Friday, January 29, 2010

So I've just taken my first Norwegian high school math test.  Trippy.

I was so over prepared for this test, it's a little absurd. 

I'm not the type to freak out about tests or finals.  I don't panic about time or blanking out. 

I do the class work, I read the material, I figure out what the teacher wants to hear parroted back to him or her; if I know it I know it, if I don't I don't.  Having said that, I do tend to work my ass off to make sure I know 'it'...whatever 'it' may turn out to be. 

I think I've said here before, I'm a good little student.

So yeah, I feel a fair amount of pressure leading up to an exam, because I want to do well.  Truth be told, I want to ace the damn thing.  This is always what I'm aiming for.  But it's largely internalized pressure, there are never any visible signs of wigging out.  At least, there never were before.....

Blame it on my distracting children, blame it on my age, blame it on the funky foreign language, or maybe just the funky foreignness of the school system in which I find myself.  But whatever the reason, the prospect of this math test has been causing me to go ever so slighty batshit this past week.

I've solved, resolved, and unsolved every single problem in both the text- and workbooks.  Nothing is assigned, per se.  There is no homework that is due, or required to be handed in ever.  You're expected to be responsible for keeping up with the pace of the class at your own discretion.  I'm finding I quite enjoy doing the math, so like I said--solved, resolved, and unsolved three times over.  I made Mister help me with the impossibly hard story problems (finding annual interest rates, calculating the growth of a bacteria population, oh, and my favorite, determining the rate at which human teeth are shrinking per every 1,000 years....riveting, vital information!)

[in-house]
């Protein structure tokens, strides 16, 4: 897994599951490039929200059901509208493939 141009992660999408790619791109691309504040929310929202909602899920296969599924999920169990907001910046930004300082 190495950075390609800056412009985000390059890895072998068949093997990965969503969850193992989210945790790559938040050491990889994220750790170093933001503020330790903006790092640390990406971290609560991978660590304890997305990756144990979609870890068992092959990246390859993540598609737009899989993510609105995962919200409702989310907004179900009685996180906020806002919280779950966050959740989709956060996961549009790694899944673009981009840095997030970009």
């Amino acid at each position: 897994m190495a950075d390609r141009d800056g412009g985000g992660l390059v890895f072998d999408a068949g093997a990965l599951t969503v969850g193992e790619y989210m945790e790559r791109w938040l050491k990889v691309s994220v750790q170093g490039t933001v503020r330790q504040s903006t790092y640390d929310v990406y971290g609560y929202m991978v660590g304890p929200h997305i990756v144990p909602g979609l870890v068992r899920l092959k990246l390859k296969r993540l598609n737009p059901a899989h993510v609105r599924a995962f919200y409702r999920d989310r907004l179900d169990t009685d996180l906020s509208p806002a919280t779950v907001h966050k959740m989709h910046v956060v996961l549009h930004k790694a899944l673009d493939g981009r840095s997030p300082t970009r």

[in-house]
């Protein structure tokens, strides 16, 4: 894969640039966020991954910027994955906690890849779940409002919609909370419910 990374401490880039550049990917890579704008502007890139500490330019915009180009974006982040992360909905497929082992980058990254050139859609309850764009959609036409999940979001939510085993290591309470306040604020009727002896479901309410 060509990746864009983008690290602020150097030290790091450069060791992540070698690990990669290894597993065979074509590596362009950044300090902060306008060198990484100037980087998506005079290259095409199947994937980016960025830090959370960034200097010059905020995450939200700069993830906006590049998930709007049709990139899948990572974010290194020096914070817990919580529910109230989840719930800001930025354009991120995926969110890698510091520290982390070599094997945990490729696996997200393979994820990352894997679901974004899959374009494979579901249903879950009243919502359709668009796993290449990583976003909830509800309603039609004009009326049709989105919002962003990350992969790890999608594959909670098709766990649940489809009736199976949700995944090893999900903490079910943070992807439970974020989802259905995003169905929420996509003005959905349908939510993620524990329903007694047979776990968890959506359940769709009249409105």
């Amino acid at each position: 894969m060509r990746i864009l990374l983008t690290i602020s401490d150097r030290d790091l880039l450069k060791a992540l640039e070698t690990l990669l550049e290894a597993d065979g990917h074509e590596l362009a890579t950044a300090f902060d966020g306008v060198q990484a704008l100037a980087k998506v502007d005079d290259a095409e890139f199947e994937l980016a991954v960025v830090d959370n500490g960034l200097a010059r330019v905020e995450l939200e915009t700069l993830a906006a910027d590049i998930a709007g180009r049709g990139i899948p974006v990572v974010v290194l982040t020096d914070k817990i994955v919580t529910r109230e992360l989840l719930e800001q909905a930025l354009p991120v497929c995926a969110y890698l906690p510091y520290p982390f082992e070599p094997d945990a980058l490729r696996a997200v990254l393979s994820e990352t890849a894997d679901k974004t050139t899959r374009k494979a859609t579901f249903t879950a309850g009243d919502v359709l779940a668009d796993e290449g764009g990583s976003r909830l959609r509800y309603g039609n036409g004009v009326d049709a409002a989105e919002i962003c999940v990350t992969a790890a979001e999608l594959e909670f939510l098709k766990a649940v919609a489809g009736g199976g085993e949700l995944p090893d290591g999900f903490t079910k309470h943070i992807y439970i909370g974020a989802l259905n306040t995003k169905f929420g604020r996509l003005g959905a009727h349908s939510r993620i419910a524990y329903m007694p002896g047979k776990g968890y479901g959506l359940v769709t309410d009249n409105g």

You could easily say I've been a little obsessed with these story problems.  I find them incredibly difficult.  I always have.  Factoring, reducing, dividing, and variable finding--the systematic shifting around of numbers and letters on a page according to some carefully memorized formula--this stuff, I'm pretty good at. But take those formulas out of that purely theoretical context, and ask me to apply it to some real life number crunching?  My brain congeals into lime Jell-o.  Useless.